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Friday, October 05, 2007

Who we are

Image from The Artful Golfer. (I am not great at golf!)
Some individuals have it all. They are great athletes, brilliant academically, compassionate, financially successful, have a wonderful appearance, and are truly successful socially.

Others have virtually nothing -- perhaps confined to a form of living hell (if they are aware of it) of physical and mental disabilities and limitations.

Most of us, of course, are gifted or fortunate in some areas and less than perfect in others. We have strengths and weaknesses. For us, the key to success and happiness in life is to enjoy our strengths, capitalize on them, and spend as much of our adult life enjoying and developing them as we can.

Our weaknesses are another matter. We have to make a decision about whether we can do anything about them, and if we can, how important it is to deal with the limitations. Usually the answer to this question is another question. "Are the weaknesses impeding my ability to fully enjoy my strengths?" Then, even in this case, it is wisest to use your strengths to work out a strategy to overcome the problems.

I share these observations because they are clues to how you should conduct your marketing and business development strategies, especially if you are not a 'natural marketer'. Generally, (I hope) you have chosen a trade or business that reflects your strengths and talents, and which you enjoy. The issue is how or whether you should do the things you don't really like to succeed.

I, for example, can write reasonably well, keyboard at 70 words per minute, and have a really strong appreciation of geography, history and journalism. I am also relatively inept socially -- something of a wallflower in crowds or at networking events; fearful of water, and really unco-ordinated for most sports. I also have some appreciation of business processes and methodologies.

These strengths and weaknesses were apparent in childhood; and remain to this day.

My writing skills have helped me to communicate effective, evocative ideas, establish expertise, and leadership. If you can't write well but have good ideas, however, you can hire ghostwriters without spending a fortune. (One thing I haven't done yet is write a full scale book -- it is on my 'to do' list, and is moving up the priority list.)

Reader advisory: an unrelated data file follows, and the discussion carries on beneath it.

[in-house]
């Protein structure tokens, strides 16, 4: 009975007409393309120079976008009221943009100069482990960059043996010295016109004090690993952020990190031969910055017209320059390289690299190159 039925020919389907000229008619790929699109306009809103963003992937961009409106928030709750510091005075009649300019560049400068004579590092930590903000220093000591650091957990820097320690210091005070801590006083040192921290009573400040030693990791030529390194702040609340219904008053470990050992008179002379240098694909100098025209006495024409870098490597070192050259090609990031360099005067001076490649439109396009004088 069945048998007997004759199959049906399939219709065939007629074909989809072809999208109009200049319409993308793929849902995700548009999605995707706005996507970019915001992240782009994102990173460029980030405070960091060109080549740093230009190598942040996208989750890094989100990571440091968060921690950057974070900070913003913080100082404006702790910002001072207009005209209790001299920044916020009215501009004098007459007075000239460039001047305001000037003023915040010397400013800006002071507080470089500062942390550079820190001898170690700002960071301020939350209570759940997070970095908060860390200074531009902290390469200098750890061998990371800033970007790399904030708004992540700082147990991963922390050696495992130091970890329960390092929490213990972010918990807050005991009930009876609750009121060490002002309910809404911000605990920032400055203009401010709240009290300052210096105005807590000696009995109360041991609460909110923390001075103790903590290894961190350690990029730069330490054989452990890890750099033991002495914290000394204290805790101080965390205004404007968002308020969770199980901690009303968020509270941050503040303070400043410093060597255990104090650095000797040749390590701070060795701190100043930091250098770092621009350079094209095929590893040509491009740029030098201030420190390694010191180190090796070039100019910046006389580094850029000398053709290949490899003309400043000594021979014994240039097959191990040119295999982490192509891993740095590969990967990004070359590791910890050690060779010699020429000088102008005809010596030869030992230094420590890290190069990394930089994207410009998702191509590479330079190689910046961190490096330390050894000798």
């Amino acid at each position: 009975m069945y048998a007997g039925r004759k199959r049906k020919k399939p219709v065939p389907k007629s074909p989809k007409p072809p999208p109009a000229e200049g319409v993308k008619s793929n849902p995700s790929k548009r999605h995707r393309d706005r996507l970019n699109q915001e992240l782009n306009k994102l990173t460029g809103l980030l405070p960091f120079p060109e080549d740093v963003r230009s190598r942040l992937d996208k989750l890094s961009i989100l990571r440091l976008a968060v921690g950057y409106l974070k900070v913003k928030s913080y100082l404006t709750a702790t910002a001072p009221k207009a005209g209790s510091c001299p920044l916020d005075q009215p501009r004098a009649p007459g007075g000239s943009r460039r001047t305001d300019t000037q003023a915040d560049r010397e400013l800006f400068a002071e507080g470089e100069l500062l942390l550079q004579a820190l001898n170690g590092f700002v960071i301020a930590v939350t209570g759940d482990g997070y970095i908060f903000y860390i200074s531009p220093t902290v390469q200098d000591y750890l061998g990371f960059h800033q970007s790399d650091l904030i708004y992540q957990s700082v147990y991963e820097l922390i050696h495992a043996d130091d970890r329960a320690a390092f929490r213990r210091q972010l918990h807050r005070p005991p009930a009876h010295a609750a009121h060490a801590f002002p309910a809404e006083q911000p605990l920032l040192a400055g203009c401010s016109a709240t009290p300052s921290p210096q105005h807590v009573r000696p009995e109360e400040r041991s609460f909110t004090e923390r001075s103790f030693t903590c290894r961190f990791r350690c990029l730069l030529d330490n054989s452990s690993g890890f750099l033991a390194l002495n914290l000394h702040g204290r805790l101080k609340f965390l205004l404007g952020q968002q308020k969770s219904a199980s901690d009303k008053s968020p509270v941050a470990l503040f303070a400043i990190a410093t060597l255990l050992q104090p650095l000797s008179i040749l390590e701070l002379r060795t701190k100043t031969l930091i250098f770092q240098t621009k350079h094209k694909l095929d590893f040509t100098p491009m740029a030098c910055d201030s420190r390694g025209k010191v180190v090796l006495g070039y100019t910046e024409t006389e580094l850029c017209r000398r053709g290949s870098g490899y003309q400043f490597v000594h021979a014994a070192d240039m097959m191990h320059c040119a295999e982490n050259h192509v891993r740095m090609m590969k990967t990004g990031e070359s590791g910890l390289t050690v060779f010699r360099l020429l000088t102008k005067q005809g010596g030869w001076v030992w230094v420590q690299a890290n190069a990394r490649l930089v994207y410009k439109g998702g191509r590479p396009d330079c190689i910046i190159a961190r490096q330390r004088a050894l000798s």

The typing skills earned me a government job with a transfer to Ottawa from Vancouver (my birth home). They didn't help my popularity in high school. Today, they help me write fast and take accurate notes. (Today, keyboarding is a mandatory subject at elementary school level -- some ability will enhance your productivity, but if you really can't do it, you can hire an assistant.)

My love and appreciation of geography, history and journalism have taken me around the world. I get to immerse myself in these topics every day at work.
I haven't solved the inept social skills, though both my wife and son have fun poking fun at these limitations. Nevertheless, I persevered to gain enough functionality that I could enjoy a loving family and have a few close friends.

I don't like water or swimming but my mother insisted and worked with me until I could have some (limited) swimming abilities. This may prove helpful in a survival situation, though I think right now my son could rescue me from the water (And I survived my immersion in the Atlantic ocean outside a Liberian village, two weeks after a military coup overthrew the then government. Lost my glasses, though.)

I am no good at sports -- maintaining physical health by using workout equipment at the community centre and watching my diet. Son Eric, 10, on the other hand, is great at sports; not a super star, but certainly amongst the best at his school. I am his minor team's manager -- that essentially means, I get to keep the team books, arrange tournaments, handle the money and do things that don't involve the actual sport.)

All of these strengths and weaknesses translate to a pretty good life -- Someone like me is naturally suited to running a publishing business, though I need to have help from others on the selling side (but the mixture of some selling ability/functionality, but not greatness here, allows me to be effective at hiring competent salespeople).

I strongly recommend before you even start thinking about marketing and business development that you look at your strengths and weaknesses. Write them down. Talk to family and friends if you wish, but listen to yourself and be truthful. Use this inventory to develop your own strategy and set goals and a direction that is consistent with your strengths and values. In some cases you will need to work hard to overcome your weaknesses -- this is okay, as long as you focus your primary efforts and resources where you are strongest. Your chances of fulfilment and success are highest that way.

  • This WikiAnswers posting about how to answer the question about strengths and weaknesses in a job interview is one reason I consider the "job interview" one of the least useful elements in selecting employees for our business. People are coached in giving the right answers, but can they do the job? That is what we want to find out, quickly, before hiring anyone.
  • Many of my thoughts on this topic are derived from writings of Marcus Buckingham. See this article from Knowledge@Wharton.
  • SWOT (Strengths, Weaknesses, Opportunties, Threats Analysis is a cornerstone of business development and marketing strategies. This posting, however, refers to your personal evaluation, because you have to have it right inside yourself before you be effective in business or marketing.

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